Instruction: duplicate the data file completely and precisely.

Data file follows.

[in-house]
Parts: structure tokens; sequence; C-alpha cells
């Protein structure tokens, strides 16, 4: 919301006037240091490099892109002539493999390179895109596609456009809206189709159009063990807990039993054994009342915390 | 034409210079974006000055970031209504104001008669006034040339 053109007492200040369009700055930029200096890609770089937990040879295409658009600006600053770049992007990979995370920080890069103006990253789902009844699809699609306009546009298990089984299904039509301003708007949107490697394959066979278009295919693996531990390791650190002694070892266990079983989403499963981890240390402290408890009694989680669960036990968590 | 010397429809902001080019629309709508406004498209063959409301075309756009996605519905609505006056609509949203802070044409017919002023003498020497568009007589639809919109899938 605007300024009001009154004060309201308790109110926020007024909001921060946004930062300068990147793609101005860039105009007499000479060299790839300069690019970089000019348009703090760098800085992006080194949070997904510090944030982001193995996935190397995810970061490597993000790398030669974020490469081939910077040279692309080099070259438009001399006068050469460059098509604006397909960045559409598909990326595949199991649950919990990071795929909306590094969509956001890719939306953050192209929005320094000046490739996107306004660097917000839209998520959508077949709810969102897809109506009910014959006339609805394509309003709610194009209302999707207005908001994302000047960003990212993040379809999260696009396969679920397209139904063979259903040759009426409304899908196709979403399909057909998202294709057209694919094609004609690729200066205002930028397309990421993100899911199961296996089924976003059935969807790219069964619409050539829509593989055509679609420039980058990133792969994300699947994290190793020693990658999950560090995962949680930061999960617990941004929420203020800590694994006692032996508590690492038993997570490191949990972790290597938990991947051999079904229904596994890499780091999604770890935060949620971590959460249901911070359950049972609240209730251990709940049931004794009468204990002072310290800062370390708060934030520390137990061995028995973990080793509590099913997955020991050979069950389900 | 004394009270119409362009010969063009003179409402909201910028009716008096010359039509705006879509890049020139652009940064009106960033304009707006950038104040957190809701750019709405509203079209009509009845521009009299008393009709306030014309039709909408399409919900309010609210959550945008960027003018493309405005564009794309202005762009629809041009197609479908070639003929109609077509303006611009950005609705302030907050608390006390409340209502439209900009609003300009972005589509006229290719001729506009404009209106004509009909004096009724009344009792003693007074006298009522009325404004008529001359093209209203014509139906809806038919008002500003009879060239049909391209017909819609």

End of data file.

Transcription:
[in-house]
Parts: structure tokens; sequence; C-alpha cells
């Protein structure tokens, strides 16, 4: 919301006037240091490099892109002539493999390179895109596609456009809206189709159009063990807990039993054994009342915390 | 034409210079974006000055970031209504104001008669006034040339 053109007492200040369009700055930029200096890609770089937990040879295409658009600006600053770049992007990979995370920080890069103006990253789902009844699809699609306009546009298990089984299904039509301003708007949107490697394959066979278009295919693996531990390791650190002694070892266990079983989403499963981890240390402290408890009694989680669960036990968590 | 010397429809902001080019629309709508406004498209063959409301075309756009996605519905609505006056609509949203802070044409017919002023003498020497568009007589639809919109899938 605007300024009001009154004060309201308790109110926020007024909001921060946004930062300068990147793609101005860039105009007499000479060299790839300069690019970089000019348009703090760098800085992006080194949070997904510090944030982001193995996935190397995810970061490597993000790398030669974020490469081939910077040279692309080099070259438009001399006068050469460059098509604006397909960045559409598909990326595949199991649950919990990071795929909306590094969509956001890719939306953050192209929005320094000046490739996107306004660097917000839209998520959508077949709810969102897809109506009910014959006339609805394509309003709610194009209302999707207005908001994302000047960003990212993040379809999260696009396969679920397209139904063979259903040759009426409304899908196709979403399909057909998202294709057209694919094609004609690729200066205002930028397309990421993100899911199961296996089924976003059935969807790219069964619409050539829509593989055509679609420039980058990133792969994300699947994290190793020693990658999950560090995962949680930061999960617990941004929420203020800590694994006692032996508590690492038993997570490191949990972790290597938990991947051999079904229904596994890499780091999604770890935060949620971590959460249901911070359950049972609240209730251990709940049931004794009468204990002072310290800062370390708060934030520390137990061995028995973990080793509590099913997955020991050979069950389900 | 004394009270119409362009010969063009003179409402909201910028009716008096010359039509705006879509890049020139652009940064009106960033304009707006950038104040957190809701750019709405509203079209009509009845521009009299008393009709306030014309039709909408399409919900309010609210959550945008960027003018493309405005564009794309202005762009629809041009197609479908070639003929109609077509303006611009950005609705302030907050608390006390409340209502439209900009609003300009972005589509006229290719001729506009404009209106004509009909004096009724009344009792003693007074006298009522009325404004008529001359093209209203014509139906809806038919008002500003009879060239049909391209017909819609």